AS91267 Probability Exam

Could you please show full working for the second part of the question. I’ve attached the first question too :slight_smile:

This one as well, I found it quite confusing

Hi @izzywizzy! I assume you mean part (a)(iii). We do this in two steps: first we find the proportion of unsafe rivers in each land type (from table 1), and then we use that to find the total proportion of unsafe rivers. We need to do this because we are told that the proportion of rivers in each land type is different to those in table 1, while the proportion of safe rivers in each land type can be assumed to stay the same.

We can use table 1 from (a)(i) and (ii) to estimate the proportion of unsafe rivers in each category of river.
P(unsafe | native) = 48/194 = 0.2474.
P(unsafe | exotic) = 11/26 = 0.4231
P(unsafe | pasture) = 424/528 = 0.8030
P(unsafe | urban) = 57/62 = 0.9194

Next we can use the proportion of rivers in each land type to find the total proportion of unsafe rivers. We multiply the proportion of each land type, by the probability of a river being unsafe given it is in that land type, and add all these together.
0.48*(48/194) + 0.05*(11/26) + 0.46*(424/528) + 0.01*(57/62) =

The question asks for the ‘percentage’ so we multiply this by 100 to get our final answer.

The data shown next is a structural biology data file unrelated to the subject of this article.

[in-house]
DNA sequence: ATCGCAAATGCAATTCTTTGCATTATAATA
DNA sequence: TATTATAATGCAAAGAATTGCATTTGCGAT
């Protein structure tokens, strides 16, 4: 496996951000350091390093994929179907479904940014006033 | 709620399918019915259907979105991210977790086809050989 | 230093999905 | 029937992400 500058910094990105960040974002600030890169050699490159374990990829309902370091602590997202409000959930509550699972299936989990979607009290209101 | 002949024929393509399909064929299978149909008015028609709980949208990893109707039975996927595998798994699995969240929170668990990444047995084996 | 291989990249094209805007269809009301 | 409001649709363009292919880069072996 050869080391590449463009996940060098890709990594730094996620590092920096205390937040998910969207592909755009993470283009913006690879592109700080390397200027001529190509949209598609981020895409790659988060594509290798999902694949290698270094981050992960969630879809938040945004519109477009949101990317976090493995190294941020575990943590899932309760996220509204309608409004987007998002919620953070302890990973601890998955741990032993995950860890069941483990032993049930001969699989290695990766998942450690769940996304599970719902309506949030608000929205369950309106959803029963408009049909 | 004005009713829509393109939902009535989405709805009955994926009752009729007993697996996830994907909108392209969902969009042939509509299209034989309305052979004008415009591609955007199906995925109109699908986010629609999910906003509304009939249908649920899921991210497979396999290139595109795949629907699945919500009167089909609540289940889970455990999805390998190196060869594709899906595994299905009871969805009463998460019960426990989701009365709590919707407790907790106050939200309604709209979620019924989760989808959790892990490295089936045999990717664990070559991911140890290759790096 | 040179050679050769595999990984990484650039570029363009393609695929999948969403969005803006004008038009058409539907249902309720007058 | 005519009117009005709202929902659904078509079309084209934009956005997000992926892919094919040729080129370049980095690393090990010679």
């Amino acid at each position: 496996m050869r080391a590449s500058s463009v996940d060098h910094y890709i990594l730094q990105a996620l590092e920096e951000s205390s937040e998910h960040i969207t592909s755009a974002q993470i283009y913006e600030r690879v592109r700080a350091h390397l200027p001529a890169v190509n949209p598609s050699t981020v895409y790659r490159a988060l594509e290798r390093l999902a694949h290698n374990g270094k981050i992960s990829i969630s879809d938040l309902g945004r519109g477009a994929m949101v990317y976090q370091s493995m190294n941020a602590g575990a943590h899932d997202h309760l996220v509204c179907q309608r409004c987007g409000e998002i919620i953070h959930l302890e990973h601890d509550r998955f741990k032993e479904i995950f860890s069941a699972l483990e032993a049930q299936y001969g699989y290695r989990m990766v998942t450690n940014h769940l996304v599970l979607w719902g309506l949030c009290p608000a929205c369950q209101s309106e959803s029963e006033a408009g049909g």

0.5185*100 = 51.85%
According to this data, 51.85% of all New Zealand rivers are unsafe for swimming.

So that’s part (iii) out of the way! Now we can take a look at (b)(ii).

In part (b)(i) you (hopefully) found that when sd = 450L and P(x<2000) = 0.85 the mean would be 1533.6L.

For such a distribution, P(x>15,000) is miniscule - essentially zero. Additionally, when P(x>X) = 0.015, X = 2000L (if this distribution was applicable, 1.5% of businesses would use more than only 2000L a day).
If 1.5% of businesses actually use more than 15,000L a day, this suggests that the mean found in part (i) is incorrect. Moreover, it suggests that the distribution of water usage for Auckland businesses might not even be a normal distribution. This makes sense as we know that water usage cannot be less than zero, so there will be a lower limit, but there is essentially no upper limit - causing a tail to the right. A lot (85%) of businesses will use <2000L of water/day but there are a small amount (1.5%) of businesses, such as pools, factories or farms which may use a very large amount of water, >15,000L/day. This suggests that a normal distribution would not accurately model this situation.

For the question highlighted, I discussed that I am not confident that this probability would be correct for all NZ rivers because every region experiences different weather patterns and there is always variation in terms of climate eg. wind/areas that receive greater precipitation than others. As such, these environmental factors can affect the quality of water and whether they are safe/unsafe for swimming.

Is my reasoning above valid? If not, what’s the correct answer…I assumed that we were supposed to come up with a statistical reason lol

That could definitely be a valid reason.

You could also discuss sample size and sampling method, as we are only told that “some rivers” were tested, not how they were selected. The sample of rivers from exotic forest or urban rivers is also not very big.